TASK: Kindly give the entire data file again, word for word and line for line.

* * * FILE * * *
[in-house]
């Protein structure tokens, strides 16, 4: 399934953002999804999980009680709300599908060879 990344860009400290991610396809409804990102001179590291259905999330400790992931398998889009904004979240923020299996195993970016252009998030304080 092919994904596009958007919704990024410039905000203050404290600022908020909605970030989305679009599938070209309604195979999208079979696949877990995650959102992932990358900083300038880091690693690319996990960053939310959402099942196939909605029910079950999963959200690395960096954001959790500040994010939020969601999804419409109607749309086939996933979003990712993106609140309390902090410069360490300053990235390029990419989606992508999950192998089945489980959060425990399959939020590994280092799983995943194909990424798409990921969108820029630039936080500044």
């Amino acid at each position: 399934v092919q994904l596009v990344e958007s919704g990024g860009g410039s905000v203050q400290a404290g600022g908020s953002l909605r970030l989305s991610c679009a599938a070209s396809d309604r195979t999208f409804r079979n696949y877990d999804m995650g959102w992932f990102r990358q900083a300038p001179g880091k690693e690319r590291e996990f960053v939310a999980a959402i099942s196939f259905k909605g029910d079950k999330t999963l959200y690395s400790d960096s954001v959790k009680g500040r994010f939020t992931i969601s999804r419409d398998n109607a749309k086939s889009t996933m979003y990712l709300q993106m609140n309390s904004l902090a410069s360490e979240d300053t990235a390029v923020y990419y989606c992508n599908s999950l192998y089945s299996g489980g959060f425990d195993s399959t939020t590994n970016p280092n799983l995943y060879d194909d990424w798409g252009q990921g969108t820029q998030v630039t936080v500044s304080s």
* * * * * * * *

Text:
[in-house]
């Protein structure tokens, strides 16, 4: 399934953002999804999980009680709300599908060879 990344860009400290991610396809409804990102001179590291259905999330400790992931398998889009904004979240923020299996195993970016252009998030304080 092919994904596009958007919704990024410039905000203050404290600022908020909605970030989305679009599938070209309604195979999208079979696949877990995650959102992932990358900083300038880091690693690319996990960053939310959402099942196939909605029910079950999963959200690395960096954001959790500040994010939020969601999804419409109607749309086939996933979003990712993106609140309390902090410069360490300053990235390029990419989606992508999950192998089945489980959060425990399959939020590994280092799983995943194909990424798409990921969108820029630039936080500044």
């Amino acid at each position: 399934v092919q994904l596009v990344e958007s919704g990024g860009g410039s905000v203050q400290a404290g600022g908020s953002l909605r970030l989305s991610c679009a599938a070209s396809d309604r195979t999208f409804r079979n696949y877990d999804m995650g959102w992932f990102r990358q900083a300038p001179g880091k690693e690319r590291e996990f960053v939310a999980a959402i099942s196939f259905k909605g029910d079950k999330t999963l959200y690395s400790d960096s954001v959790k009680g500040r994010f939020t992931i969601s999804r419409d398998n109607a749309k086939s889009t996933m979003y990712l709300q993106m609140n309390s904004l902090a410069s360490e979240d300053t990235a390029v923020y990419y989606c992508n599908s999950l192998y089945s299996g489980g959060f425990d195993s399959t939020t590994n970016p280092n799983l995943y060879d194909d990424w798409g252009q990921g969108t820029q998030v630039t936080v500044s304080s």